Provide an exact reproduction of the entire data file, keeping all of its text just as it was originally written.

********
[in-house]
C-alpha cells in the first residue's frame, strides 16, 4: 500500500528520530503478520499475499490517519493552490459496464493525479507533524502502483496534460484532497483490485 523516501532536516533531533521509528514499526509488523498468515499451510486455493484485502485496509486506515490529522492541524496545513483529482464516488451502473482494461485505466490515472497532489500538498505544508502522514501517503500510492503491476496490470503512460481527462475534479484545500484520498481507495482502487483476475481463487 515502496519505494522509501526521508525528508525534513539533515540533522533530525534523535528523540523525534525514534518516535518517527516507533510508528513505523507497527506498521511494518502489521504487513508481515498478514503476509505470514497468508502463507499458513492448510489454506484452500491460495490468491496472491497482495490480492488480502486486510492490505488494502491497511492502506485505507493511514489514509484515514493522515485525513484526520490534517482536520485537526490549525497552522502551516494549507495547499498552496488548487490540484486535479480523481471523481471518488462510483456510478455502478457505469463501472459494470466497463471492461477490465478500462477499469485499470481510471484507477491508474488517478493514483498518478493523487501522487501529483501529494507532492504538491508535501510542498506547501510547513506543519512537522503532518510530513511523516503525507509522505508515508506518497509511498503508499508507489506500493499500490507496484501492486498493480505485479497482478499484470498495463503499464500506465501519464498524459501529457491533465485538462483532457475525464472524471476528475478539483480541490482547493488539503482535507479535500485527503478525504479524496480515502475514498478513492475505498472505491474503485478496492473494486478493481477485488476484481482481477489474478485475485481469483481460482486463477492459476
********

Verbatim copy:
[in-house]
C-alpha cells in the first residue's frame, strides 16, 4: 500500500528520530503478520499475499490517519493552490459496464493525479507533524502502483496534460484532497483490485 523516501532536516533531533521509528514499526509488523498468515499451510486455493484485502485496509486506515490529522492541524496545513483529482464516488451502473482494461485505466490515472497532489500538498505544508502522514501517503500510492503491476496490470503512460481527462475534479484545500484520498481507495482502487483476475481463487 515502496519505494522509501526521508525528508525534513539533515540533522533530525534523535528523540523525534525514534518516535518517527516507533510508528513505523507497527506498521511494518502489521504487513508481515498478514503476509505470514497468508502463507499458513492448510489454506484452500491460495490468491496472491497482495490480492488480502486486510492490505488494502491497511492502506485505507493511514489514509484515514493522515485525513484526520490534517482536520485537526490549525497552522502551516494549507495547499498552496488548487490540484486535479480523481471523481471518488462510483456510478455502478457505469463501472459494470466497463471492461477490465478500462477499469485499470481510471484507477491508474488517478493514483498518478493523487501522487501529483501529494507532492504538491508535501510542498506547501510547513506543519512537522503532518510530513511523516503525507509522505508515508506518497509511498503508499508507489506500493499500490507496484501492486498493480505485479497482478499484470498495463503499464500506465501519464498524459501529457491533465485538462483532457475525464472524471476528475478539483480541490482547493488539503482535507479535500485527503478525504479524496480515502475514498478513492475505498472505491474503485478496492473494486478493481477485488476484481482481477489474478485475485481469483481460482486463477492459476